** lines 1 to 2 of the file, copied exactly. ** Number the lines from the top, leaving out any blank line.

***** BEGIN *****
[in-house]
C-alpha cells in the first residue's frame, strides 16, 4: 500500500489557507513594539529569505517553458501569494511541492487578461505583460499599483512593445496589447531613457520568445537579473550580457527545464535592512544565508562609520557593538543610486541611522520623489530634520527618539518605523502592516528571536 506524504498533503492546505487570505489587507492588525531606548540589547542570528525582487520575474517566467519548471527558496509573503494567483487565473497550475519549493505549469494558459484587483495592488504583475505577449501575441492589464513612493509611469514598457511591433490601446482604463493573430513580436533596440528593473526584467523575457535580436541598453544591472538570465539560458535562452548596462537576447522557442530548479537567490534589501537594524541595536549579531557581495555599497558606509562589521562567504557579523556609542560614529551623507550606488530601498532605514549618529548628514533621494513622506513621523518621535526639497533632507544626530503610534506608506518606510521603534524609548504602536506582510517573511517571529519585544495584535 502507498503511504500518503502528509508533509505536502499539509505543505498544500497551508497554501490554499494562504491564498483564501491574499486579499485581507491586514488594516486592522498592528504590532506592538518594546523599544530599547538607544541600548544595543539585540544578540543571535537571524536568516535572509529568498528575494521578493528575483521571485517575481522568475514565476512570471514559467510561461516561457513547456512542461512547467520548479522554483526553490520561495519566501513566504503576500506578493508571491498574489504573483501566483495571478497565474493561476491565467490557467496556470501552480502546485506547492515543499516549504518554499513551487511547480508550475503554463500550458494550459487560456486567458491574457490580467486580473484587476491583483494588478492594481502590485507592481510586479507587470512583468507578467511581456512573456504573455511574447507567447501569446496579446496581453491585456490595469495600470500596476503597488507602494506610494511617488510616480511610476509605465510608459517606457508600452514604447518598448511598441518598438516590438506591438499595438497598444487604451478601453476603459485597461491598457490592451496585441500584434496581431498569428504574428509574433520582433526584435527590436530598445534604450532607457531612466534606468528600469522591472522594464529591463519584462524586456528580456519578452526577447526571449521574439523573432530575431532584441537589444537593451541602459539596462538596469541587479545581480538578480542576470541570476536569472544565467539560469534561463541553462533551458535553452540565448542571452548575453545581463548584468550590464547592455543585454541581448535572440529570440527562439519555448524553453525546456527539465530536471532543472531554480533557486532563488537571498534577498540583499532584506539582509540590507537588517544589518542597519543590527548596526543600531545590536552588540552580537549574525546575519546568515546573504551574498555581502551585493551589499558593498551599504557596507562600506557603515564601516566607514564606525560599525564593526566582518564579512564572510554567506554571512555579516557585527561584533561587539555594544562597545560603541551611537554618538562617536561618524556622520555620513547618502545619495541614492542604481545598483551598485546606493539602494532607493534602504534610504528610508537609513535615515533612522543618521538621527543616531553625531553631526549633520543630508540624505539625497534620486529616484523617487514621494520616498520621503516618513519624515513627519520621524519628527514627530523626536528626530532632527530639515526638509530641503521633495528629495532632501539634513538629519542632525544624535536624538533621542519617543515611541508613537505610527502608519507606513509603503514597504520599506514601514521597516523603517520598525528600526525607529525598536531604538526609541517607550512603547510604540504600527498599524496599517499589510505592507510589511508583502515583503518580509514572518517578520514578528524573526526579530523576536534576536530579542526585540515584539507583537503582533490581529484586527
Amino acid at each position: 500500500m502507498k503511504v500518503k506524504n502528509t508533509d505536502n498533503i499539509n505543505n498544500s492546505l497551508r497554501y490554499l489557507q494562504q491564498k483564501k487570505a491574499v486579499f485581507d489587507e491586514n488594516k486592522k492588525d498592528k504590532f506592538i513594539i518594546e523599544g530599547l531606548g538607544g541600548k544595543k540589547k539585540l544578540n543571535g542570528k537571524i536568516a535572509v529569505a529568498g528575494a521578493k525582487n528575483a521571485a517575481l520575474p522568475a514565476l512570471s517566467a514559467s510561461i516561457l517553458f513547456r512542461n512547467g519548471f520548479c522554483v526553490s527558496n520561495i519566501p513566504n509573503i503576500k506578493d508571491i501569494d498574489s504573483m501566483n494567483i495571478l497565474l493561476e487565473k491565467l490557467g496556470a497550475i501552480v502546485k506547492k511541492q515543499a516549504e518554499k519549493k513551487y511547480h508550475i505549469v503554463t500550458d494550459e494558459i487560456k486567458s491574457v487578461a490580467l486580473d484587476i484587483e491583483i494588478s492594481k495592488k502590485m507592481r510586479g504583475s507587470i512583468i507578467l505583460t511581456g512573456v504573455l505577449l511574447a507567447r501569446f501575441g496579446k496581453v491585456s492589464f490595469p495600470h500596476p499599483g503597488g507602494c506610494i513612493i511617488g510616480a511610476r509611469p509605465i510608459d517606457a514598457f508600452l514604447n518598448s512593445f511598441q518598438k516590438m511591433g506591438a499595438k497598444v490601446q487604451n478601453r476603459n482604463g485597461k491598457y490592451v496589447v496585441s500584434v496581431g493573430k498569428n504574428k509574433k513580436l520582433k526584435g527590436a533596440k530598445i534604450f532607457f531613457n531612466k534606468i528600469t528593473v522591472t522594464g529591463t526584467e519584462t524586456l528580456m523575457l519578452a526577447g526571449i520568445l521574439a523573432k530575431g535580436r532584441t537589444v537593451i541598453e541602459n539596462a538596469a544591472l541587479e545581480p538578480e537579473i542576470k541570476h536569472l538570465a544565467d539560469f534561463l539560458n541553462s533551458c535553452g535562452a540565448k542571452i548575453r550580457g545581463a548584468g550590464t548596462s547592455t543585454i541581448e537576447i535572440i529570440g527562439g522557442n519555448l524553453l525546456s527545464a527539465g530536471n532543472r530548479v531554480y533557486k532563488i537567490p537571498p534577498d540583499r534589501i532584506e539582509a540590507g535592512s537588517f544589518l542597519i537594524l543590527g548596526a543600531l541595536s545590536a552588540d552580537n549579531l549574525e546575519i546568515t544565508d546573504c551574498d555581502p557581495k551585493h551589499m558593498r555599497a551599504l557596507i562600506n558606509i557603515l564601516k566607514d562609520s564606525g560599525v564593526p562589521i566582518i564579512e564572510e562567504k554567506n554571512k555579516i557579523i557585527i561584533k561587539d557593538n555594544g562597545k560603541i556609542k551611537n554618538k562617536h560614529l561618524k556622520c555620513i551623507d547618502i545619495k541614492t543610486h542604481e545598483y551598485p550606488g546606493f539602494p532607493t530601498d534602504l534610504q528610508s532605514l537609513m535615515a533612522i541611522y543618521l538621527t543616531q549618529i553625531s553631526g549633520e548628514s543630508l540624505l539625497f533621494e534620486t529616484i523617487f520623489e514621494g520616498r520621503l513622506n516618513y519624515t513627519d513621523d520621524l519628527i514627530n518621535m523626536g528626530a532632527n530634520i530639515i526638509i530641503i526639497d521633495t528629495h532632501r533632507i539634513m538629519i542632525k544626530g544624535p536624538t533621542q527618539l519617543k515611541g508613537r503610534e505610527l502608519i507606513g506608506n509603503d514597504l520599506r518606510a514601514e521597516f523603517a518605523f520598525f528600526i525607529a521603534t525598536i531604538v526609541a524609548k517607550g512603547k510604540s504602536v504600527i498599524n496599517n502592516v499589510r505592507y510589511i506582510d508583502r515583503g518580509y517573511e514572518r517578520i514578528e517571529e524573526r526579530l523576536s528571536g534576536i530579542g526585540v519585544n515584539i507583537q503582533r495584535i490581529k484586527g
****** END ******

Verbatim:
[in-house]
C-alpha cells in the first residue's frame, strides 16, 4: 500500500489557507513594539529569505517553458501569494511541492487578461505583460499599483512593445496589447531613457520568445537579473550580457527545464535592512544565508562609520557593538543610486541611522520623489530634520527618539518605523502592516528571536 506524504498533503492546505487570505489587507492588525531606548540589547542570528525582487520575474517566467519548471527558496509573503494567483487565473497550475519549493505549469494558459484587483495592488504583475505577449501575441492589464513612493509611469514598457511591433490601446482604463493573430513580436533596440528593473526584467523575457535580436541598453544591472538570465539560458535562452548596462537576447522557442530548479537567490534589501537594524541595536549579531557581495555599497558606509562589521562567504557579523556609542560614529551623507550606488530601498532605514549618529548628514533621494513622506513621523518621535526639497533632507544626530503610534506608506518606510521603534524609548504602536506582510517573511517571529519585544495584535 502507498503511504500518503502528509508533509505536502499539509505543505498544500497551508497554501490554499494562504491564498483564501491574499486579499485581507491586514488594516486592522498592528504590532506592538518594546523599544530599547538607544541600548544595543539585540544578540543571535537571524536568516535572509529568498528575494521578493528575483521571485517575481522568475514565476512570471514559467510561461516561457513547456512542461512547467520548479522554483526553490520561495519566501513566504503576500506578493508571491498574489504573483501566483495571478497565474493561476491565467490557467496556470501552480502546485506547492515543499516549504518554499513551487511547480508550475503554463500550458494550459487560456486567458491574457490580467486580473484587476491583483494588478492594481502590485507592481510586479507587470512583468507578467511581456512573456504573455511574447507567447501569446496579446496581453491585456490595469495600470500596476503597488507602494506610494511617488510616480511610476509605465510608459517606457508600452514604447518598448511598441518598438516590438506591438499595438497598444487604451478601453476603459485597461491598457490592451496585441500584434496581431498569428504574428509574433520582433526584435527590436530598445534604450532607457531612466534606468528600469522591472522594464529591463519584462524586456528580456519578452526577447526571449521574439523573432530575431532584441537589444537593451541602459539596462538596469541587479545581480538578480542576470541570476536569472544565467539560469534561463541553462533551458535553452540565448542571452548575453545581463548584468550590464547592455543585454541581448535572440529570440527562439519555448524553453525546456527539465530536471532543472531554480533557486532563488537571498534577498540583499532584506539582509540590507537588517544589518542597519543590527548596526543600531545590536552588540552580537549574525546575519546568515546573504551574498555581502551585493551589499558593498551599504557596507562600506557603515564601516566607514564606525560599525564593526566582518564579512564572510554567506554571512555579516557585527561584533561587539555594544562597545560603541551611537554618538562617536561618524556622520555620513547618502545619495541614492542604481545598483551598485546606493539602494532607493534602504534610504528610508537609513535615515533612522543618521538621527543616531553625531553631526549633520543630508540624505539625497534620486529616484523617487514621494520616498520621503516618513519624515513627519520621524519628527514627530523626536528626530532632527530639515526638509530641503521633495528629495532632501539634513538629519542632525544624535536624538533621542519617543515611541508613537505610527502608519507606513509603503514597504520599506514601514521597516523603517520598525528600526525607529525598536531604538526609541517607550512603547510604540504600527498599524496599517499589510505592507510589511508583502515583503518580509514572518517578520514578528524573526526579530523576536534576536530579542526585540515584539507583537503582533490581529484586527